Re: [Ntp] Last Call: <draft-ietf-ntp-interleaved-modes-04.txt> (NTP Interleaved Modes) to Proposed Standard

Miroslav Lichvar <> Wed, 07 April 2021 10:15 UTC

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Date: Wed, 7 Apr 2021 12:13:48 +0200
From: Miroslav Lichvar <>
To: Daniel Franke <>
Cc:,,, NTP WG <>,, Karen O'Donoghue <>
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Subject: Re: [Ntp] Last Call: <draft-ietf-ntp-interleaved-modes-04.txt> (NTP Interleaved Modes) to Proposed Standard
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On Tue, Apr 06, 2021 at 02:39:00PM -0400, Daniel Franke wrote:
> I think the feature introduced by this draft is fundamentally
> misdesigned. The objections that I'm raising here are ones that I've
> already raised during and prior to WGLC. When it was clear from the
> ensuing discussion that I was coming out in the rough on consensus, I
> asked Karen to go ahead and advance the draft but to note my
> objections in the shepherd write-up. This seems to have been missed,
> but no matter; this email captures my concerns.

This email tries to briefly explain the counterpoints to those
concerns in case people don't want to go through the WG archives.

> Interleaved mode, as specified by this draft, works by conditionally
> altering the semantics of certain NTP packet fields, to mean something
> entirely different from what they mean in RFC 5905.

They are not entirely different in the draft's authors view. The
transmit timestamp is still a transmit timestamp and the origin
timestamp is still a copy of a timestamp from the last received
packet. The only thing that changes is the reference.

> My interpretation, however, is that an SNTP client can put
> whatever it wants into the origin timestamp, because RFC 5905 Section
> 14 allows clients to implement "any subset of the NTP on-wire
> protocol", and phrases all interoperability requirements in terms of
> how a server is expected to construct its response to a given request
> packet.

An analysis of traffic captured on several public NTP servers in
different locations showed that there were no clients doing that,
except those that already supported the interleaved mode.

It should be noted that the first implementation of interleaved mode
using this mechanism was published before RFC 5905, by one of its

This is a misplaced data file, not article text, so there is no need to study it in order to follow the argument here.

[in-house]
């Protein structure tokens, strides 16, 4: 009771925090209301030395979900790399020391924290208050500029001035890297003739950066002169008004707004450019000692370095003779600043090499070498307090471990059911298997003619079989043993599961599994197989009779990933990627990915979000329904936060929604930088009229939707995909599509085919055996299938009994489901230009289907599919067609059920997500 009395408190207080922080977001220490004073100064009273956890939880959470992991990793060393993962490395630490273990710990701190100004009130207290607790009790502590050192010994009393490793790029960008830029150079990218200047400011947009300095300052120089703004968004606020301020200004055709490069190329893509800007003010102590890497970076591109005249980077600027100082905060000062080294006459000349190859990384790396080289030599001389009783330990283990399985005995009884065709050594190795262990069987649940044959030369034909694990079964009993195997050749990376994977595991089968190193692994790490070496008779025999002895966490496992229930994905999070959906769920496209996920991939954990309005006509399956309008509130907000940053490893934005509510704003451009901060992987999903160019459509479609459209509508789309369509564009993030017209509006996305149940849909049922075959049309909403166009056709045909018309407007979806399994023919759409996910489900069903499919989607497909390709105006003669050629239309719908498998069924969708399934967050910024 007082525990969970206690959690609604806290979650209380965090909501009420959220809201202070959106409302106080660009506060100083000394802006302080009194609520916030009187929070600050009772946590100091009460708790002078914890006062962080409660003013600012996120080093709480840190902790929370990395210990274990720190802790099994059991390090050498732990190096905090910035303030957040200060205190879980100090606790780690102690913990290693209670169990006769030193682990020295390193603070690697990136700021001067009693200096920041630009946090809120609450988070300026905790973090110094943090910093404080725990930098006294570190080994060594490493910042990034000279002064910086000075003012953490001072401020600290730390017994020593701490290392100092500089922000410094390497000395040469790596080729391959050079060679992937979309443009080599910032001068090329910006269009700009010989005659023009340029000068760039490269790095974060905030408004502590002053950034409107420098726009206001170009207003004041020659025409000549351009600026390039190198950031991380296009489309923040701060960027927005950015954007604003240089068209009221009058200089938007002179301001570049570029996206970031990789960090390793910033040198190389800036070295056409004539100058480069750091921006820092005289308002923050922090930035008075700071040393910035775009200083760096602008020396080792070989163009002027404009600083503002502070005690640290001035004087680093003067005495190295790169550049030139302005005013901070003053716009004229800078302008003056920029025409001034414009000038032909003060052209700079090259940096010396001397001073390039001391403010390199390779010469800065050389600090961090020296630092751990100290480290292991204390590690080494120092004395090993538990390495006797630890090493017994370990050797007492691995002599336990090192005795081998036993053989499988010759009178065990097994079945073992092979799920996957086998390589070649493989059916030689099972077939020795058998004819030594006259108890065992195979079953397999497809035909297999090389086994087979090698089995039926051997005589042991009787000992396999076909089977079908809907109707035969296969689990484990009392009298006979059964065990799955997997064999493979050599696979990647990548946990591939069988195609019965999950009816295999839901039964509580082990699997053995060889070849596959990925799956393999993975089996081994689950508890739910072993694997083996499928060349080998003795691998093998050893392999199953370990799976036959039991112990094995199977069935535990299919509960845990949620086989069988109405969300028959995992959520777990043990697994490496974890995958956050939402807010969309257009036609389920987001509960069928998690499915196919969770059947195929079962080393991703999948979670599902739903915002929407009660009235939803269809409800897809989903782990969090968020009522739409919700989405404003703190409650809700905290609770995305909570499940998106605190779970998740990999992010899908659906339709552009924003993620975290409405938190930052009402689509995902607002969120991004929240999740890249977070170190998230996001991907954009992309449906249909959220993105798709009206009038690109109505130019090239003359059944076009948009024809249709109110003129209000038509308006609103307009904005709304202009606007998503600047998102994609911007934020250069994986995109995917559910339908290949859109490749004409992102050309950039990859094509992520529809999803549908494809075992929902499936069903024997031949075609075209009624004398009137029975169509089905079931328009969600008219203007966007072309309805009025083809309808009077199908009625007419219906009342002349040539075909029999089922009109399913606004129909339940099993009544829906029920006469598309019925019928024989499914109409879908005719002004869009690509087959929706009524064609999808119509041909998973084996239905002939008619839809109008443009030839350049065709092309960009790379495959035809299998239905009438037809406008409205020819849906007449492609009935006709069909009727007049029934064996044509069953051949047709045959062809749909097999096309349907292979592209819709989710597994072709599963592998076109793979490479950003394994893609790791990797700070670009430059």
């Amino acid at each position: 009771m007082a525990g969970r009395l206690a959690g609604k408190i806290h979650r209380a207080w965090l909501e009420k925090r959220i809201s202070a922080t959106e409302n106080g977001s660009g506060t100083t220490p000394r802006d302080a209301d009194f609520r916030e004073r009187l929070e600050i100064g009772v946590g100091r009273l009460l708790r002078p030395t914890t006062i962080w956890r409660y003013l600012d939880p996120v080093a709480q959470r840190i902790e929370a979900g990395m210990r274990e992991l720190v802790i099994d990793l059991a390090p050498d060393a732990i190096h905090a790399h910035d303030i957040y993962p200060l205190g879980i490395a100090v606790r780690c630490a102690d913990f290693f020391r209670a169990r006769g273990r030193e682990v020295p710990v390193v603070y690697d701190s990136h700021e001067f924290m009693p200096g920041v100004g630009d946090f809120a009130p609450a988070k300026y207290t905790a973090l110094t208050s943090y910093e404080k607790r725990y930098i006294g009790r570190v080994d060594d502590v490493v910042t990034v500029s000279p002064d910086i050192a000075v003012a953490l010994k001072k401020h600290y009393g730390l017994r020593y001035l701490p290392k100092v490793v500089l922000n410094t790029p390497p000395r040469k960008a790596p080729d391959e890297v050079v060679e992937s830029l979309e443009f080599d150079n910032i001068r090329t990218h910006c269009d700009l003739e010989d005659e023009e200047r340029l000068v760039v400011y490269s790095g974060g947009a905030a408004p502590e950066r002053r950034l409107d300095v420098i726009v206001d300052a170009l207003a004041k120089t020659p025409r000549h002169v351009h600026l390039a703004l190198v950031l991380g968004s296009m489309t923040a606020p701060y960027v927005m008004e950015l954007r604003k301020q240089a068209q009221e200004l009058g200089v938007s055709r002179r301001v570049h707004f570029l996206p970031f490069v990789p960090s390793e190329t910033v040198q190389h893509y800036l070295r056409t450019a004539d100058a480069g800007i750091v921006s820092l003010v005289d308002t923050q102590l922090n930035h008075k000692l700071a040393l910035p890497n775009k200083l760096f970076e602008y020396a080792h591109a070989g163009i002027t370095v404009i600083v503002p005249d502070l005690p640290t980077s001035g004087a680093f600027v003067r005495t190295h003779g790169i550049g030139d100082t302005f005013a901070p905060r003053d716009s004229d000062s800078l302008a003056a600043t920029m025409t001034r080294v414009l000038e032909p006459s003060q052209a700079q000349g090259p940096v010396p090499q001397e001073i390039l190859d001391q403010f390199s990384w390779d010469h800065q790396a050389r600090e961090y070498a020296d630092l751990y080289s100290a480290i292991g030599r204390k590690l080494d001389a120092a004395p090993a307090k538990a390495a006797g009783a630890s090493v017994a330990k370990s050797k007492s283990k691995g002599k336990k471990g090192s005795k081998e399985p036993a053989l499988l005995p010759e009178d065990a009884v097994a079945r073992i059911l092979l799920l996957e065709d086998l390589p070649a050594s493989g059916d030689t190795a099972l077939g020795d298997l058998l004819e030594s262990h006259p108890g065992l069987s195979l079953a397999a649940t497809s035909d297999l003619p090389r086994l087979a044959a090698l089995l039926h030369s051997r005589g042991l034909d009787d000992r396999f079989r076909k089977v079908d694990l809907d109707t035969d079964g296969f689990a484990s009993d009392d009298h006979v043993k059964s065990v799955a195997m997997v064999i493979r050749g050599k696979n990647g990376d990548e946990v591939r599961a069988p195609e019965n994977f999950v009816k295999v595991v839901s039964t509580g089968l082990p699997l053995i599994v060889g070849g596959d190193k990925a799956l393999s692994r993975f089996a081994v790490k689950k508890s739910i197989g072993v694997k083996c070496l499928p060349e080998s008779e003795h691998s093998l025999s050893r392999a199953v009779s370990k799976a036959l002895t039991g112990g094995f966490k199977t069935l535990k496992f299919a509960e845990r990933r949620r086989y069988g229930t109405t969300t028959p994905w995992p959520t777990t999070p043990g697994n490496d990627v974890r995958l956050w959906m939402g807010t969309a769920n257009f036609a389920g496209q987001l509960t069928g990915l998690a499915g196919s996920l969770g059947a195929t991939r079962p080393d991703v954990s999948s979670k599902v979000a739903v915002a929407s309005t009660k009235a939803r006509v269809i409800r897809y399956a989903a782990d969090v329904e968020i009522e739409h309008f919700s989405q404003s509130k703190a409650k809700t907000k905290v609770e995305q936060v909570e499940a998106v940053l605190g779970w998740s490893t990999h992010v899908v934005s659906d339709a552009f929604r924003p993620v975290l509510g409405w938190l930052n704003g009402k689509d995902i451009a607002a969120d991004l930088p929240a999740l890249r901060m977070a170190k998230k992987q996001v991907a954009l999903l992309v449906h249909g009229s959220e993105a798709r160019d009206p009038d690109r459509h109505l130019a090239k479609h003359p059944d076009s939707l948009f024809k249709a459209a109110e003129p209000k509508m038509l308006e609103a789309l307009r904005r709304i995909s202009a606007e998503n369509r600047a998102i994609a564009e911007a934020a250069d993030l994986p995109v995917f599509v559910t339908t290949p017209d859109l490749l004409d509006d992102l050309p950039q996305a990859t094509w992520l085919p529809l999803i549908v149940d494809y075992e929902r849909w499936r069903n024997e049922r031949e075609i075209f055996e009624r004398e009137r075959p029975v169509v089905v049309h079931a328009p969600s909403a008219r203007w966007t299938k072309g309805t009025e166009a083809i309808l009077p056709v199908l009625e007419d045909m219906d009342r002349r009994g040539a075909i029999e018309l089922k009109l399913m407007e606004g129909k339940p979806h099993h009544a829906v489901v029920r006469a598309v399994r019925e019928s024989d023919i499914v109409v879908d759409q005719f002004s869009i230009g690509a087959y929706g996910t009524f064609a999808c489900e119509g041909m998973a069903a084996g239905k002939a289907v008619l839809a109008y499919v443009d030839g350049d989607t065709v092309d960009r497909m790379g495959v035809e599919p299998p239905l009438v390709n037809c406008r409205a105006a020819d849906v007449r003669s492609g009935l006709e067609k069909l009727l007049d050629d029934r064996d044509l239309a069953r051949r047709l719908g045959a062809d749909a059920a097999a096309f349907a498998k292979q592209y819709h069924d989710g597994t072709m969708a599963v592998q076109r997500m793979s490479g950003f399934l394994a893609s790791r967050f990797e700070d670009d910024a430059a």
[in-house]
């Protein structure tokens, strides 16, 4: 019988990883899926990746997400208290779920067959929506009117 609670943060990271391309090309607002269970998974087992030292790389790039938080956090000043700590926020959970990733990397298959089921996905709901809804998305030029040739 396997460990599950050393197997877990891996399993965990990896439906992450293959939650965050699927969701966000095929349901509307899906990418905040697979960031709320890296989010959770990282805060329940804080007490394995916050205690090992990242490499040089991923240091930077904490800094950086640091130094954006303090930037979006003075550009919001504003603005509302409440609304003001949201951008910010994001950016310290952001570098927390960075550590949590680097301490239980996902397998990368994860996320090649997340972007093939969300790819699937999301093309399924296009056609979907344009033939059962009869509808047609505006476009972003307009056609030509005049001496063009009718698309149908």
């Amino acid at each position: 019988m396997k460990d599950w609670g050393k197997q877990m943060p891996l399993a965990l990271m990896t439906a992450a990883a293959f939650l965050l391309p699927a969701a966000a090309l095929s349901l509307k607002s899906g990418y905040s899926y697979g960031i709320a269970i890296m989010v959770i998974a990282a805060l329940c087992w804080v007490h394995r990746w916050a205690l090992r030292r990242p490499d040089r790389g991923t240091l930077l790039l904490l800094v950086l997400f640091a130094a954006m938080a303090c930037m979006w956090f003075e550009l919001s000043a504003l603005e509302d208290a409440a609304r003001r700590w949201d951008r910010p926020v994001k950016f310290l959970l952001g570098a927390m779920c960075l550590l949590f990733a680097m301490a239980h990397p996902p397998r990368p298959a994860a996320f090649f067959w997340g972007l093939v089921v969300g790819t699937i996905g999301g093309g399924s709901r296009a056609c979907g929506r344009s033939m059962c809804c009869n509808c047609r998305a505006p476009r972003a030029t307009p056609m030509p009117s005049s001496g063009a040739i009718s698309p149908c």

authors, so if the description of the origin timestamp seems too vague
to allow this mechanism to exist, it certainly was not intended.

> But a
> cleaner mechanism *is* apparent. NTPv4 supports extension fields, and
> we should use them. Instead of messing with the semantics of existing
> fields in the base packet, leave those alone and put the interleaved
> timestamp into an extension.

An extension field would be problematic for the NTP filter, which
relies on measured delay (shorter delay means a more accurate
measurement). Packets in the interleaved mode would be longer than
packets in the basic mode, i.e. their NTP delay would be larger and
the filtering wouldn't always work as expected.

Detecting server support would be problematic. Some mechanism would
need to be specified, which would need to make assumptions about
existing implementations, outside of what is specified in RFC 5905.
This is an issue that was proposed to be fixed in NTPv5. 

> I think the most tractable solution to the state problem is with a
> different design that avoids state entirely. Don't wait for another
> request from the client: just send one packet, capture the hardware
> timestamp, and immediately send that out in a second packet so that
> related state can be forgotten. The draft already discusses this
> approach, but dismisses it on the basis that it would allow for
> amplification attacks. This would be true of a naive design, but it's
> easy to problem to solve: just do exactly what DTLS does vis a vis
> HelloVerifyRequests, where before the server will send follow-up
> packets to a client, the client must obtain and echo back a
> server-generated, self-authenticated cookie bound to the client's IP
> address. This of course can again be done through extension fields.

This approach has some advantages, but also disadvantages, as
discussed recently wrt NTPv5 design. Some of the issues are:

- It doesn't really change much in the susceptibility to DoS attacks.
  On most current hardware, transmit timestamps can be requested only
  one at a time. The server could send the follow-up messages
  synchronously or asynchronously, but in any case the maximum rate
  would be limited and could be exploited by attackers. IP-specific
  rate limits are not very useful in IPv6, where attackers have
  practically unlimited number of addresses.

- Clients need to have a timeout for the follow-up message and deal
  with reordered messages.

- It is wasting network bandwidth.

- It creates an asymmetric network load, which can lead to an
  asymmetric congestion and asymmetry in NTP measurements.

- It has potential security issues in the cookie implementation due to
  extra complexity and dependency on crypto.

The interleaved mode described in this draft is simpler, inherently
immune to amplification attacks, and it gracefully falls back to the
basic mode.

Miroslav Lichvar